Grand Central Grhyme – THE SUBWAY VIDEO – Why????

Posted on April 13, 2017

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2017 is no longer 1970-1989: THE ART FORM ISN’T THE WAY IT WAS ALONG TRANSIT LINES…

My name is Mic-Key Boston, some in my hometown of Montreal have alluded to me as a pioneer in my city, I get humbled because the truth behind it all is that I’ve just been doing me all these years. My man Melo Malo is legend in my view, shoutout to Paulino.

The inspiration that hit me was the metro and subway. Montreal’s metro was so exciting for me, NYC’s 7 train from Jackson Heights was the excitement of my day. My father took me everywhere on trains. The my father brought home a VHS cassette of an old Amitabh Bachchan film about trains. In Montreal, I used to take the elevator up the Eaton’s department store up to the fifth-floor toy section and run to the model train in order to watch it every Saturday moving through its glass display.

In high school, I was HOOKED on Company Flow. El-P inspired me. My inspirations were Nas, Rawkus’s Soundbombing and El-P, yeah El-P of Company Flow just killed me.

I have been known to mention “End to End Burners” in “Grand Central Grhyme”. Look, the truth is, I rode the subway a lot living in NYC, I used the metro a lot in Montreal. The rest was history. I would sit for hours underground backpacking, penning raps and tagging. Now I live in the Gulf and I love the Dubai trains. Anywhere you got public underground transit, I’m in my zone.

Dilated Peoples’ album “The Platform” was a breath of fresh air for me. El-P in “End to End Burners” was just motivating for a young emcee in the 90s.

So then came, “Grand Central Grhyme” released in 2017. I did the joint with Queens mutant wordsmith Melo Malo and the Bronx’s Presto.

We recorded the track in Astoria, Queens at Melo Malo’s crib, John Wholetrain was there, Zeke Castro was there…Presto was on the couch penning while tacos and juice was being served and haze was in the air.

“Headed up to the Rooftop / ridin’ the D train,” rapped Biz Markie, “when the man sittin’ next to me was so profane. / He’d stick his finger up his nose / then do a drain.” How many legends and emcees have mentioned the subway? The reality is that NYC’s MTA is what gets everyone from one side of the city to the other.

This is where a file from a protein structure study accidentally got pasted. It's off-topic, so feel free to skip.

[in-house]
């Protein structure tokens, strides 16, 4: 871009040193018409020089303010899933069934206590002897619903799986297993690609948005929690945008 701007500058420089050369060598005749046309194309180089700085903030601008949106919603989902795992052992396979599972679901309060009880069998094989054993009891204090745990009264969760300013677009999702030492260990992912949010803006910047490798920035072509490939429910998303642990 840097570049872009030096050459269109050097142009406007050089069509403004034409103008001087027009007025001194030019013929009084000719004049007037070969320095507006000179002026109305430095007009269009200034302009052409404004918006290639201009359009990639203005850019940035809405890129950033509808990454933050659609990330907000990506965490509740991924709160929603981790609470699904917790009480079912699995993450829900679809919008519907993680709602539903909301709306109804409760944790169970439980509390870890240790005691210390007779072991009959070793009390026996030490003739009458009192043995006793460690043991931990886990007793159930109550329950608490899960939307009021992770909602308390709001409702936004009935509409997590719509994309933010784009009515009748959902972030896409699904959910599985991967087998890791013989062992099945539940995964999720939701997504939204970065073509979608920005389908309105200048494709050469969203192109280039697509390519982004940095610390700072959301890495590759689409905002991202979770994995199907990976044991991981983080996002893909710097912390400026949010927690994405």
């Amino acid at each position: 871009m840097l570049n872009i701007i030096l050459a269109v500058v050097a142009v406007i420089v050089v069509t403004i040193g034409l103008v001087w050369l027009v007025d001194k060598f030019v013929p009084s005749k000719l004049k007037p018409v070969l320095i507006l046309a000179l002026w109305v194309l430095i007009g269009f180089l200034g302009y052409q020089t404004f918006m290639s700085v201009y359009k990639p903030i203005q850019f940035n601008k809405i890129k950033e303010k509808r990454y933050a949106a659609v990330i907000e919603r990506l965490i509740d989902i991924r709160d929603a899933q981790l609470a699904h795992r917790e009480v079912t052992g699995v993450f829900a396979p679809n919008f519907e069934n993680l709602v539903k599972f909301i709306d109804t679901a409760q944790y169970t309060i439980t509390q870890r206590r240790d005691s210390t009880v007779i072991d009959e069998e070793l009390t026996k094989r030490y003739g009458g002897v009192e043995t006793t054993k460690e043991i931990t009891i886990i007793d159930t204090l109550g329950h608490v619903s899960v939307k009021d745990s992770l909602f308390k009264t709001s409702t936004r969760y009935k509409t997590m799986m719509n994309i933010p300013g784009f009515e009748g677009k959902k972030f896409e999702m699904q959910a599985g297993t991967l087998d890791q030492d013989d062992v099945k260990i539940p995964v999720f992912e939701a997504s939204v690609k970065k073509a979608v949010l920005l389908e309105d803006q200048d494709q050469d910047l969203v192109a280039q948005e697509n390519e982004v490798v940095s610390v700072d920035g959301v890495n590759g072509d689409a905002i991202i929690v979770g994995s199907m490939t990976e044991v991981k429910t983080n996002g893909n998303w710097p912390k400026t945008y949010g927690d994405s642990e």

XEptional produced “Grand Central Grhyme” and CASE did the 16-bar verse with his cuts at the end of the track. I really wanted something amazing and I just didnt know that CASE was going to KILL it like that at the end. For me, CASE cuts on the track are iconic, CASE speaks through his golden touch on those turntables and what he did was majestic.

When I heard the beat produced by XEp, it was just gritty, grimey, dirty, rugged. It was the sound of the underground, it was boombap, it was the 90s, it was the grimey mildew of the subway speaking to me, I heard it all in that production. I felt that it just captured the subway and I immediately penned the verse, Melo Malo jumped on the track second and penned his verse. Presto went in on the penning at the same time as Melo Malo Paulino and the vocals were recorded.

I hate tracks that dont jump into it, what I’m saying here is, I hate tracks that have like 20 seconds of bullshit talking, let’s jump into the verse, lets get into the bars, into the raps. I wanted to start the track straight in, no delays, “let’s rhyme man” as the late Sean Price would say.

The crazy part of the track for was CASE’s cuts, the set up, the way it was done and the way it came about on the final product and every time I hear the track, I feel that we did justice to the beat both lyrically and artistically.

I used to backpack, I used to eat shawarmas in Montreal, with so many classic Lebanese falaffel, shish taouk, shawarma joints in the city’s core, I was in my element on the go from high school to college to university.

Not only did I practice “public signaturing” across both the Montreal and New York City underground, I was sticking stickers and penning endlessly. As I wielded Molotow spray cans out my black backpack, I would also expressed acute social consciousness in my book of rhymes.

Older heads are nostalgic. I consider myself 5 years away from calling myself “OG Mic-Key Boston”. The 80s were the most amazing years, the 90s were amazing, after that, I don’t know what happened because things just lost their flavour, even the thrill of the shawarma sandwiches wasn’t there when all the prices started shooting up in 2008 onward.

The creative period of the most amazing movement in my esteem lasted for over twenty years, and obviously everything that was tagged and sprayed has vanished. Yeah, it’s undeniable that municipal cleanups of public sites erased great art of the heyday.

The memories of the 80s and 90s that I grew up in only exist now in photographs, in the artists’ sketchbooks and old school footage. I guess there’s an ineffaceable mark left in all of us over a time passed.

“Grand Central Grhyme” was just a tribute to a time past? Not fully, it was a video and record that was about the subway after 2015, where are those kids and people that did this stuff in the 80s and 90s kinda thing. They are still around, older, in a post-9/11 era, paying high bills and still commuting but the commutes are not the same anymore, the “End to End Burners” are just so different after 2015.

Mickey Boston - Grand Central Grhyme - hiphop

The cover art was intent on having that dim lighting of the subway. I wanted the art to reflect the video. We were all happy with the way it came out and that was that.

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